Keeping Up With... The EdTech Surge

KUW The Ed Tech Surge

This edition of Keeping Up With… was written by Steven J. Bell.

Steven J. Bell is Associate University Librarian at Temple University. Email:

EdTech Explosion

Something significant happened in the educational technology marketplace in 2014. For the first time the amount of venture investing and equity financing of educational technology firms approached the $2 billion mark. Two things are notable. First, the K-16 education technology market receives vast sums of money because entrepreneurs believe the current system is broken and, spurred on by the success of sites such as Kahn Academy, there is a 21st century gold rush to discover the technology solution to which educators will flock. Second, the tidal wave of investment is resulting in a deluge of education technology products that is overwhelming educators. Call it the EdTech Surge.

While the bulk of the surge targets K-12, many of the new technologies are readily adoptable by higher education instructors. For example, Remind was initially designed to give K-12 teachers a convenient way to leverage students’ addiction to text messaging as a way to maintain regular communication – of particular value as new generations of learners avoid traditional e-mail software. Remind is a simple solution that lets students sign up to receive text messages from their teacher, but there is no exchange of phone numbers needed. Remind recently add a live chat function. As more college faculty hear about Remind they are introducing it into their courses in order to send students regular reminders about assignments and due dates, along with motivational messages.

“Optimizing the use of technology in teaching and learning” or some variation on integrating technology into higher education is observed perennially on EDUCAUSE’s Top Ten IT Issues list. The New Media Consortium’s annual Horizon Report regularly features a section on educational technology, and points to the latest trends, such as flipped classrooms or adaptive learning, in which EdTech is expected to change how faculty teach and students learn. With new education technologies being introduced weekly, how can academic librarians, especially those with instruction design and technology responsibilities, stay on top of the latest tools and evaluate them to find the ones that might make a difference? Knowing how to effortlessly keep up with the EdTech Surge can make the difference between riding the crest and being swept under by the waves.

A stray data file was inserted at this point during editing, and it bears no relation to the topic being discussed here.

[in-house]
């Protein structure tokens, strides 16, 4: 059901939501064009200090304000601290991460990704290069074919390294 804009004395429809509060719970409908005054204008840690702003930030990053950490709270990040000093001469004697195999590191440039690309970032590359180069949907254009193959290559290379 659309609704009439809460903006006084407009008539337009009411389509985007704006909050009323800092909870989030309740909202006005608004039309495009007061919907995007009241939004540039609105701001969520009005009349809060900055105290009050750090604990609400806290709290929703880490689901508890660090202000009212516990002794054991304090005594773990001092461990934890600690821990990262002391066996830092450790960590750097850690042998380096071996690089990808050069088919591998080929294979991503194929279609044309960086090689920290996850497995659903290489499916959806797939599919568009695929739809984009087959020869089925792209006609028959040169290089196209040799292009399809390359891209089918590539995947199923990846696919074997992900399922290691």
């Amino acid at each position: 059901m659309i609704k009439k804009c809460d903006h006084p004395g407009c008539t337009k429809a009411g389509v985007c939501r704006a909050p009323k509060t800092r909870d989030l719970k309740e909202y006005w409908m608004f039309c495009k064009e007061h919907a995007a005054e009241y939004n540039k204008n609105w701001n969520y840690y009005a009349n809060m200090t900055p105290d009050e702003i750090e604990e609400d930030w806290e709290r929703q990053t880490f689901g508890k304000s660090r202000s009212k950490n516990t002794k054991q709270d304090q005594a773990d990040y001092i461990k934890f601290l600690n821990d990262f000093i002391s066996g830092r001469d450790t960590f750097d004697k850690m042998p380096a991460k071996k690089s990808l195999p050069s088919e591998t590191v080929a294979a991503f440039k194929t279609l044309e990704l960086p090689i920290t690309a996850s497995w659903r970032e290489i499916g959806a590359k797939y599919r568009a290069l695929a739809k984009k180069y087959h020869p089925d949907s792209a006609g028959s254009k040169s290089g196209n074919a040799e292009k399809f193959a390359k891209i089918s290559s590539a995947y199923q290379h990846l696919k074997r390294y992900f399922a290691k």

Engaging with EdTech

Librarian-educators know that achieving student learning outcomes requires more than disciplinary and resource expertise.  Understanding how students learn and leveraging educational technology to help them learn effectively are critical skills. Librarian-educators are curious about new techniques that may help them to better activate and engage learners. Discovering EdTech that supports what librarian-educators do in and out of the classroom can supplement and extend our own natural teaching abilities. The key is to experiment, identify EdTech with strong solution potential, give up on those that fail to support educational goals and quickly move on to new possibilities. Here are five thoughts and recommendations:

  • Explore three to five new educational technologies a week. That may sound labor intensive but exploration can be as simple as a website visit, viewing a video tutorial and looking for examples of how the technology is being used. If things look at all promising take the next step to engage with the technology. You should have some sense of the time commitment (e.g. Pear Deck = more, = less)
  • EdTech usually falls into one of three categories.  While exploring take note of whether the EdTech is free, freemium or fee. The free version should work well for experimentation but take note of limitations. Screencasting software, for example, is available through various plans. Factors such as recording limits, editing capabilities, distribution and storage rights  may all impact on determining whether free, freemium or fee is the best option.
  • Asking permission versus forgiveness. When it comes to taking time out of your workday to investigate and learn EdTech, go with seeking forgiveness over asking permission.  However, when it comes to exposing someone else’s class to a new EdTech solution, asking for permission over forgiveness is the better route. Confer with instructors in advance and let them know what EdTech you’d like to try with their students. Get the instructor involved.